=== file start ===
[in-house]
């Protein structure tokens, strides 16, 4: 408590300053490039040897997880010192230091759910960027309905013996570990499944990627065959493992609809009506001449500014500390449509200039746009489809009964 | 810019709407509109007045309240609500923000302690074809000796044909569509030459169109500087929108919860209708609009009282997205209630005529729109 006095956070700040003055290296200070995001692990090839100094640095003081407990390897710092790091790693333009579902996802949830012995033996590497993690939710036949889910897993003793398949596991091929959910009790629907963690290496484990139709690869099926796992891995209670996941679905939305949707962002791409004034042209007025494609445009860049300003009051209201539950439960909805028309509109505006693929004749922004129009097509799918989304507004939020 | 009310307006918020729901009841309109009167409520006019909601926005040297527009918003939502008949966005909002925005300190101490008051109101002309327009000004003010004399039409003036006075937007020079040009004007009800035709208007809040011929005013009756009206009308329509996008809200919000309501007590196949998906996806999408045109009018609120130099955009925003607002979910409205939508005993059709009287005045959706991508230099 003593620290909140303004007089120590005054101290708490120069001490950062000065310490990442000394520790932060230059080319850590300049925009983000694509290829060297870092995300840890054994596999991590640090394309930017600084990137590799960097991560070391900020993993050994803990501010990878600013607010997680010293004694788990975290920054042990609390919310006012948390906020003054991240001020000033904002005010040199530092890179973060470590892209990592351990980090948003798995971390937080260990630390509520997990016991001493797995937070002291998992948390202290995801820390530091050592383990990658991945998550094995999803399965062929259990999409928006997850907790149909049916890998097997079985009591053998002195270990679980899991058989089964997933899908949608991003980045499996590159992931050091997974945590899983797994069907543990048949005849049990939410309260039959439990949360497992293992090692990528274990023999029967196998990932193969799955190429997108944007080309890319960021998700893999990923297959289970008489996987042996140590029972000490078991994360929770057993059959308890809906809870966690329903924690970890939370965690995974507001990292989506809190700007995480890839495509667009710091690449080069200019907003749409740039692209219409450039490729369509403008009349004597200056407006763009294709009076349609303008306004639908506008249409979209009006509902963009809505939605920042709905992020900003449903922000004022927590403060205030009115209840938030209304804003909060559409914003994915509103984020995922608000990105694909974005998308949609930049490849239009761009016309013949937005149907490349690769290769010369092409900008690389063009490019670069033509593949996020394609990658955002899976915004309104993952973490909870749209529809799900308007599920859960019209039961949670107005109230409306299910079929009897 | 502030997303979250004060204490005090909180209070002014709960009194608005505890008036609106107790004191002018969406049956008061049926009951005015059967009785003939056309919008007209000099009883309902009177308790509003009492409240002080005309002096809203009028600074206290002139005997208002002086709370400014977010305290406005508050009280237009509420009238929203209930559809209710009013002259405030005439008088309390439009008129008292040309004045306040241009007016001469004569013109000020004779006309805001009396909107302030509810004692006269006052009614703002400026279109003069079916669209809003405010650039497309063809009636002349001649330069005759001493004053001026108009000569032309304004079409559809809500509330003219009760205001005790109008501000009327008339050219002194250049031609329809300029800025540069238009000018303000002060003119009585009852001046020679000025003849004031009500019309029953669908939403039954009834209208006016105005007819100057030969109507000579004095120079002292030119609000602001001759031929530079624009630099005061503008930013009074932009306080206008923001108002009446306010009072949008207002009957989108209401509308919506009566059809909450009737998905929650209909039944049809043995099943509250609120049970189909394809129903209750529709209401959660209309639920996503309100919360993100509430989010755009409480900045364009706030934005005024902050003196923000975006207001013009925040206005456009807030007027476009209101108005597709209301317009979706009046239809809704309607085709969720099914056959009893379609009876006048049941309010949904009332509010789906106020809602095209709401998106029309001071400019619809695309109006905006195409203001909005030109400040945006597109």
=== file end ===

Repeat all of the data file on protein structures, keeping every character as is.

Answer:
[in-house]
């Protein structure tokens, strides 16, 4: 408590300053490039040897997880010192230091759910960027309905013996570990499944990627065959493992609809009506001449500014500390449509200039746009489809009964 | 810019709407509109007045309240609500923000302690074809000796044909569509030459169109500087929108919860209708609009009282997205209630005529729109 006095956070700040003055290296200070995001692990090839100094640095003081407990390897710092790091790693333009579902996802949830012995033996590497993690939710036949889910897993003793398949596991091929959910009790629907963690290496484990139709690869099926796992891995209670996941679905939305949707962002791409004034042209007025494609445009860049300003009051209201539950439960909805028309509109505006693929004749922004129009097509799918989304507004939020 | 009310307006918020729901009841309109009167409520006019909601926005040297527009918003939502008949966005909002925005300190101490008051109101002309327009000004003010004399039409003036006075937007020079040009004007009800035709208007809040011929005013009756009206009308329509996008809200919000309501007590196949998906996806999408045109009018609120130099955009925003607002979910409205939508005993059709009287005045959706991508230099 003593620290909140303004007089120590005054101290708490120069001490950062000065310490990442000394520790932060230059080319850590300049925009983000694509290829060297870092995300840890054994596999991590640090394309930017600084990137590799960097991560070391900020993993050994803990501010990878600013607010997680010293004694788990975290920054042990609390919310006012948390906020003054991240001020000033904002005010040199530092890179973060470590892209990592351990980090948003798995971390937080260990630390509520997990016991001493797995937070002291998992948390202290995801820390530091050592383990990658991945998550094995999803399965062929259990999409928006997850907790149909049916890998097997079985009591053998002195270990679980899991058989089964997933899908949608991003980045499996590159992931050091997974945590899983797994069907543990048949005849049990939410309260039959439990949360497992293992090692990528274990023999029967196998990932193969799955190429997108944007080309890319960021998700893999990923297959289970008489996987042996140590029972000490078991994360929770057993059959308890809906809870966690329903924690970890939370965690995974507001990292989506809190700007995480890839495509667009710091690449080069200019907003749409740039692209219409450039490729369509403008009349004597200056407006763009294709009076349609303008306004639908506008249409979209009006509902963009809505939605920042709905992020900003449903922000004022927590403060205030009115209840938030209304804003909060559409914003994915509103984020995922608000990105694909974005998308949609930049490849239009761009016309013949937005149907490349690769290769010369092409900008690389063009490019670069033509593949996020394609990658955002899976915004309104993952973490909870749209529809799900308007599920859960019209039961949670107005109230409306299910079929009897 | 502030997303979250004060204490005090909180209070002014709960009194608005505890008036609106107790004191002018969406049956008061049926009951005015059967009785003939056309919008007209000099009883309902009177308790509003009492409240002080005309002096809203009028600074206290002139005997208002002086709370400014977010305290406005508050009280237009509420009238929203209930559809209710009013002259405030005439008088309390439009008129008292040309004045306040241009007016001469004569013109000020004779006309805001009396909107302030509810004692006269006052009614703002400026279109003069079916669209809003405010650039497309063809009636002349001649330069005759001493004053001026108009000569032309304004079409559809809500509330003219009760205001005790109008501000009327008339050219002194250049031609329809300029800025540069238009000018303000002060003119009585009852001046020679000025003849004031009500019309029953669908939403039954009834209208006016105005007819100057030969109507000579004095120079002292030119609000602001001759031929530079624009630099005061503008930013009074932009306080206008923001108002009446306010009072949008207002009957989108209401509308919506009566059809909450009737998905929650209909039944049809043995099943509250609120049970189909394809129903209750529709209401959660209309639920996503309100919360993100509430989010755009409480900045364009706030934005005024902050003196923000975006207001013009925040206005456009807030007027476009209101108005597709209301317009979706009046239809809704309607085709969720099914056959009893379609009876006048049941309010949904009332509010789906106020809602095209709401998106029309001071400019619809695309109006905006195409203001909005030109400040945006597109």